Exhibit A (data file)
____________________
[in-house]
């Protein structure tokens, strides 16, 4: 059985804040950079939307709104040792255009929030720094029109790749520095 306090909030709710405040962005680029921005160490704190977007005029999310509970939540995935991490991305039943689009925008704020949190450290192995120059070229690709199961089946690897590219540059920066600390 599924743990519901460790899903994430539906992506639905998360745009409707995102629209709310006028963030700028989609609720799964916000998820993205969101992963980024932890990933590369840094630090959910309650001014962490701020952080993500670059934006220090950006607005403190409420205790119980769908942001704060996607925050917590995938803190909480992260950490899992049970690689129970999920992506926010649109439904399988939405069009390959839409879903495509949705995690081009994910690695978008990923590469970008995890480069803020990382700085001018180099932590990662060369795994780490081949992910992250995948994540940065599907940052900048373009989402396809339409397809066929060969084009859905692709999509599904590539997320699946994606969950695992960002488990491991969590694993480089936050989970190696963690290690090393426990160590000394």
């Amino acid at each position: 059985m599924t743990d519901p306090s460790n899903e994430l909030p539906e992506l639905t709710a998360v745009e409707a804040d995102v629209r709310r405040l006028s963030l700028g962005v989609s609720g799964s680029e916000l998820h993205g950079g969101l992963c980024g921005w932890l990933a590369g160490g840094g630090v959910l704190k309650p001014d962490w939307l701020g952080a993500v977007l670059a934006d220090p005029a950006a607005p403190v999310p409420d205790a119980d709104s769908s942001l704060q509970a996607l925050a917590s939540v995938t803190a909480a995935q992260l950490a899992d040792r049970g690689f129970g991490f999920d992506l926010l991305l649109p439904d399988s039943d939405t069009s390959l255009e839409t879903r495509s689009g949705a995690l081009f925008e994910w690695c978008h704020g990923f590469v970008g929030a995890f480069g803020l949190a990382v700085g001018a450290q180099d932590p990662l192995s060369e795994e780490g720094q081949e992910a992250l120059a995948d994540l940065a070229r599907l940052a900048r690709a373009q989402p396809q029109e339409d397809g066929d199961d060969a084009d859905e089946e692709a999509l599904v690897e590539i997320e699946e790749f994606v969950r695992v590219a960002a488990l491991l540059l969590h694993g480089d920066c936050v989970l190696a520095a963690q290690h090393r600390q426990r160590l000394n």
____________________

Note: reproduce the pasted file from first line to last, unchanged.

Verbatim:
[in-house]
């Protein structure tokens, strides 16, 4: 059985804040950079939307709104040792255009929030720094029109790749520095 306090909030709710405040962005680029921005160490704190977007005029999310509970939540995935991490991305039943689009925008704020949190450290192995120059070229690709199961089946690897590219540059920066600390 599924743990519901460790899903994430539906992506639905998360745009409707995102629209709310006028963030700028989609609720799964916000998820993205969101992963980024932890990933590369840094630090959910309650001014962490701020952080993500670059934006220090950006607005403190409420205790119980769908942001704060996607925050917590995938803190909480992260950490899992049970690689129970999920992506926010649109439904399988939405069009390959839409879903495509949705995690081009994910690695978008990923590469970008995890480069803020990382700085001018180099932590990662060369795994780490081949992910992250995948994540940065599907940052900048373009989402396809339409397809066929060969084009859905692709999509599904590539997320699946994606969950695992960002488990491991969590694993480089936050989970190696963690290690090393426990160590000394």
């Amino acid at each position: 059985m599924t743990d519901p306090s460790n899903e994430l909030p539906e992506l639905t709710a998360v745009e409707a804040d995102v629209r709310r405040l006028s963030l700028g962005v989609s609720g799964s680029e916000l998820h993205g950079g969101l992963c980024g921005w932890l990933a590369g160490g840094g630090v959910l704190k309650p001014d962490w939307l701020g952080a993500v977007l670059a934006d220090p005029a950006a607005p403190v999310p409420d205790a119980d709104s769908s942001l704060q509970a996607l925050a917590s939540v995938t803190a909480a995935q992260l950490a899992d040792r049970g690689f129970g991490f999920d992506l926010l991305l649109p439904d399988s039943d939405t069009s390959l255009e839409t879903r495509s689009g949705a995690l081009f925008e994910w690695c978008h704020g990923f590469v970008g929030a995890f480069g803020l949190a990382v700085g001018a450290q180099d932590p990662l192995s060369e795994e780490g720094q081949e992910a992250l120059a995948d994540l940065a070229r599907l940052a900048r690709a373009q989402p396809q029109e339409d397809g066929d199961d060969a084009d859905e089946e692709a999509l599904v690897e590539i997320e699946e790749f994606v969950r695992v590219a960002a488990l491991l540059l969590h694993g480089d920066c936050v989970l190696a520095a963690q290690h090393r600390q426990r160590l000394n």